Introduction by Tracey Meyers
Recently, I told someone that my favorite part about getting to know people is when I find out about the struggles they've faced. This may seem odd, but we've all had something happen that had a significant impact on our lives and defined us--for better or worse--as a person. That, in my opinion, is when you truly get to know someone. However, many of us don't go around sharing that thing--or things--freely...myself included.
Author Katie Jansson Shahin is not a stranger when it comes to keeping to herself the big things that have happened in her life. She's also not a stranger to writing. Born in Sweden, Katie moved to California in 2010 and currently resides in North Bay. Most of her writing career has been spent working on screenwriting. When she's not writing, Katie is a Human Resources and Recruiting professional. Her debut novel, One Day This Will All Make Sense (December 4, 2014; also available on Amazon UK) is heavily inspired by her experiences moving from Sweden to Los Angeles.
Now, please give a warm Chick Lit Central welcome to Katie Jansson Shahin!
How Releasing My Debut Novel Helped Me With My Anxiety
By Katie Jansson Shahin
A few years back, I took a short story creative writing class. We were supposed to write a scene from our experience and it had to be true. I wasn’t comfortable with that. So I emailed my professor and asked him, “does it have to be all real? I don’t know if I want to do that. If the other person in the scene sees it, they will know what my opinion of that situation is.”
He responded that I would have a hard time ever becoming a writer if I wasn’t willing to open myself up and sharing my own experiences. But he let me decide for myself what to write.
I couldn’t see why on earth a writer had to be an open book regarding his or her own life in order to ever become a good one. I was even a little offended that he didn’t believe I could be a writer without sharing too much of my own experiences. As if my vivid imagination wasn’t enough. Wasn’t writing fiction all about telling a made up story? At least the word “fiction” implied so.
For years I attempted to write my first novel. Usually I didn’t get further than an rough bullet point outline. I had no idea what I was doing. I could write screenplays and TV scripts with no problem, and I had gotten good at it. But novels were a whole new territory where you didn’t just type what was seen or heard on the screen.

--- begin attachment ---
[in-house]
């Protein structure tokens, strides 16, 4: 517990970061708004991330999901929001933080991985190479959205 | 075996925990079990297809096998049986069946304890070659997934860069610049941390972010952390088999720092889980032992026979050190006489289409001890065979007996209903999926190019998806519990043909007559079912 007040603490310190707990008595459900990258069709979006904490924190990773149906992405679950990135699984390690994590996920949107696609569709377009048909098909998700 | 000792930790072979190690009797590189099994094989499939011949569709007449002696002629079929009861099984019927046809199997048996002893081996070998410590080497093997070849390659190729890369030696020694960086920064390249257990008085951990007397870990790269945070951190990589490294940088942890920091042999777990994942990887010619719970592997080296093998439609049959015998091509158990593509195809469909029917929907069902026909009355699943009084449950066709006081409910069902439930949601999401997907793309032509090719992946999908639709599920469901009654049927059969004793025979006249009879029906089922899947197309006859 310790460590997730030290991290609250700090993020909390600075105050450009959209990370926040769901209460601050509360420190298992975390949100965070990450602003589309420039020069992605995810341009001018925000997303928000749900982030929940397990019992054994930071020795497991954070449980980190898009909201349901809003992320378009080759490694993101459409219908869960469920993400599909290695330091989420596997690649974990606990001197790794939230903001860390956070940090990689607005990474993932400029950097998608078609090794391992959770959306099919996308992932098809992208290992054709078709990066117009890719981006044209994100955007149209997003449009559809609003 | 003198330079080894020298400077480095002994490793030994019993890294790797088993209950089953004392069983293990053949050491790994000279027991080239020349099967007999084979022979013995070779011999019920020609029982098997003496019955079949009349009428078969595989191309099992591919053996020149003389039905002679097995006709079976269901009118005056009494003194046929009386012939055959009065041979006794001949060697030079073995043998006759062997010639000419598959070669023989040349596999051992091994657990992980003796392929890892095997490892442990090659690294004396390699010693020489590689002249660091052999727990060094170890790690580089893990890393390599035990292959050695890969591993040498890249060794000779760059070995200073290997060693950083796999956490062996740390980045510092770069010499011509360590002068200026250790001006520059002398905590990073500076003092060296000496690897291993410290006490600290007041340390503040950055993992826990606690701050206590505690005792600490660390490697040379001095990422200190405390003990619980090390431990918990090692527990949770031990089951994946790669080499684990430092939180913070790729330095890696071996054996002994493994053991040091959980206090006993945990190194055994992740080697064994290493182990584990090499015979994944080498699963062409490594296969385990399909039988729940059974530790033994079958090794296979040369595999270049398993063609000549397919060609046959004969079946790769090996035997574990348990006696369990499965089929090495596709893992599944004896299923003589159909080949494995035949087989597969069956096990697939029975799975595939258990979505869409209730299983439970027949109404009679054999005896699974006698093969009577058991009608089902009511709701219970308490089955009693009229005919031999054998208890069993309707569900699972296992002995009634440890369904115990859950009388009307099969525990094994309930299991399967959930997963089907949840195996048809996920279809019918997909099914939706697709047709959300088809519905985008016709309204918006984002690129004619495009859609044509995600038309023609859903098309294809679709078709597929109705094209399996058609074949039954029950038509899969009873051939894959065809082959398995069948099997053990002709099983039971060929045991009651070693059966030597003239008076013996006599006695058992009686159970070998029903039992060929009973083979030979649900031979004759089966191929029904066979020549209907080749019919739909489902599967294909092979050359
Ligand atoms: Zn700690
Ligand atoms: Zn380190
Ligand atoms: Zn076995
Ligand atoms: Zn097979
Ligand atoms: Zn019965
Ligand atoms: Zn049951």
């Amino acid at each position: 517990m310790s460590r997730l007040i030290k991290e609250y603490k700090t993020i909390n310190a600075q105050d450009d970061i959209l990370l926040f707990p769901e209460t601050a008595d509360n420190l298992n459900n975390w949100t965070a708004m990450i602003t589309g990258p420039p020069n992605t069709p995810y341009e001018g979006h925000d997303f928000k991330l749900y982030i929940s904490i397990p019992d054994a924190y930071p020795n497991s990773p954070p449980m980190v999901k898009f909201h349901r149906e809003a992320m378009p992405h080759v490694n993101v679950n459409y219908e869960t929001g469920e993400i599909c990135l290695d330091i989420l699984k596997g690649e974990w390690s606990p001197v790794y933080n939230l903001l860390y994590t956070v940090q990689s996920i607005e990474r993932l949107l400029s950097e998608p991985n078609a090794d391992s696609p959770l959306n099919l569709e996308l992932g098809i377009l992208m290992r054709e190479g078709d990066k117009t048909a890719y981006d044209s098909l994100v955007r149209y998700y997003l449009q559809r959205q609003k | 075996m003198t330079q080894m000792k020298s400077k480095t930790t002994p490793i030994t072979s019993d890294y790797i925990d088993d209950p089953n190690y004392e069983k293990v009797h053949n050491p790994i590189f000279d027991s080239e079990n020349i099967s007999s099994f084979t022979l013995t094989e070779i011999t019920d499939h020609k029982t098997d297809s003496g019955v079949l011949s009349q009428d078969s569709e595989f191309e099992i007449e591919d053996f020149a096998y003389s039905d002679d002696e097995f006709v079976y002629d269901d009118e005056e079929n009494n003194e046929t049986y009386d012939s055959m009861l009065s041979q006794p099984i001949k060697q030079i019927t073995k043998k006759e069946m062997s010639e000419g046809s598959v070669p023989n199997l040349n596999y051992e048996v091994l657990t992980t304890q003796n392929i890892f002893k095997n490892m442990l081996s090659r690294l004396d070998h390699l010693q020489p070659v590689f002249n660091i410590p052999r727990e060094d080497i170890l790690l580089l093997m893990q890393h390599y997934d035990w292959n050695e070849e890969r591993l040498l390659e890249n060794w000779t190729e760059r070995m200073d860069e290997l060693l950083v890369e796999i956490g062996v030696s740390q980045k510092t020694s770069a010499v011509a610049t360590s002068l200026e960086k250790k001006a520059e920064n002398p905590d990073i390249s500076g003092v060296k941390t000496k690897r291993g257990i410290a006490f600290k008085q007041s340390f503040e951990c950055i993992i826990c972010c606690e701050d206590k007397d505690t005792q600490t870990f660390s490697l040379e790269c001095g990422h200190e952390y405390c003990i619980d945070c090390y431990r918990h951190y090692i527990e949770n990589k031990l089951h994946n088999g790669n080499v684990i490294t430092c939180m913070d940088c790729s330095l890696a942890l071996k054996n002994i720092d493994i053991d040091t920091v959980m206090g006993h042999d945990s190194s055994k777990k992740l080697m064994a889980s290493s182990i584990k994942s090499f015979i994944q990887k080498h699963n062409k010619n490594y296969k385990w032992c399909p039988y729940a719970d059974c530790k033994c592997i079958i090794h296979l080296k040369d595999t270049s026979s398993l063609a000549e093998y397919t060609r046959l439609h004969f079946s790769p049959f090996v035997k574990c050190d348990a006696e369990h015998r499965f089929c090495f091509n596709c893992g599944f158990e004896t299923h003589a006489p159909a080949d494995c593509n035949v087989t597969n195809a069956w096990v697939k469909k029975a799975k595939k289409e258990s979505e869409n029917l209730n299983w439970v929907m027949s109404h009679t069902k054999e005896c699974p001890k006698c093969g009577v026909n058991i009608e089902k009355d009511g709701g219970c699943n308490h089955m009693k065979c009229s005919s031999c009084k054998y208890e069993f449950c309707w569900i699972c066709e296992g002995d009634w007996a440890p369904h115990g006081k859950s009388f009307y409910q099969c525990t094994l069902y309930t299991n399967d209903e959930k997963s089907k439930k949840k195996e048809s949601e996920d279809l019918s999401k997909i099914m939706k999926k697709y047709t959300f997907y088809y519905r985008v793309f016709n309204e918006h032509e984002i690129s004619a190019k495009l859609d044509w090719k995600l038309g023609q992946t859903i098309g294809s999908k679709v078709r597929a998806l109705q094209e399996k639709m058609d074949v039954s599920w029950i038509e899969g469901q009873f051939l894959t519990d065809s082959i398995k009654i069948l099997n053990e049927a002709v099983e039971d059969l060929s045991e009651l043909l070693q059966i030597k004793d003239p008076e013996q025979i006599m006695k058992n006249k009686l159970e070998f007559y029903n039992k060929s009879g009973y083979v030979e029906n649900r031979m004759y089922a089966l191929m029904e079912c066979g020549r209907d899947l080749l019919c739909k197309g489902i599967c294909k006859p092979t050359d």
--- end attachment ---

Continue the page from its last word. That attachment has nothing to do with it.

As it turns out, it wasn’t until I went through one of the most difficult times in my life, that I was finally able to start writing a novel. And it wasn’t until I was willing to pour my heart and soul into it, share my inner most secret feelings and thoughts with no censorship, that it got any good.
I am an introvert with social anxiety, which currently seems to have been “cured.” I am also Swedish. (Ever seen Welcome To Sweden? We actually do hide from our neighbors. Embarrassing, I know.) So you can imagine it wasn’t easy sharing. I many times found myself makings changes, trying to downplay certain feelings or reactions. I was terrified of people reading it. But eventually I managed to convince myself that the raw reality was what would make this novel. Without it, it was just another story about a girl trying to make it in Hollywood.
Although not everything in One Day This Will All Make Sense is real, most of it is. There are things in there I never told even my closest friends. They called me after having read half the book, feeling terrible for not knowing all the things that I was now sharing. Some felt they had failed me as a friend by not knowing how bad it was or not being able to help. There were two reasons I didn’t tell them. I wanted my conversations with them to be happy ones, not another chance for me to dwell on my current situation. But mainly, I simply didn’t want them to know. And then I went ahead and put in a novel. Slightly contradictory, isn’t it?
And now One Day This Will All Make Sense is out. It is the best thing I have ever done for myself. Not only was it cathartic to write it—it’s helped a lot with my social anxiety as well. After having shared what’s in the novel, I feel I have nothing to hide anymore and it doesn’t matter a whole lot what people think or know of me. In comparison to what I share in my novel, few things can be too difficult to tell people or worth keeping secret. If they want to judge me or have an opinion about me, they can. But at least now they have all the information. It is such a freeing feeling.
In the three years since Emma, Human Resource professional by trade and writer at heart, moved to Los Angeles from Sweden it has been anything but smooth sailing. When she was offered a new job Emma thought she had finally found the security she’d been looking for since moving to the city of her dreams.
The bliss is short-lived as Emma struggles to adjust in her new role and environment. She fails to learn how to play by the unwritten rules and office politics of corporate America, leaving her defenseless against a new boss who soon makes it clear that he wants her gone. After having put her writing before her HR career for so long, Emma knows it was just a fluke when she was hired and is determined not to let it slip away. But she cracks under the pressure and is ultimately fired. Will she be able to dig herself out again? Or has she peaked at 27? More importantly, will she survive in the city that represents everything she has dreamt of becoming?
Check out an excerpt.
Thanks to Katie for inspiring us to write outside of our comfort zones.
To learn more about Katie and her novel, visit her at her blog and Twitter.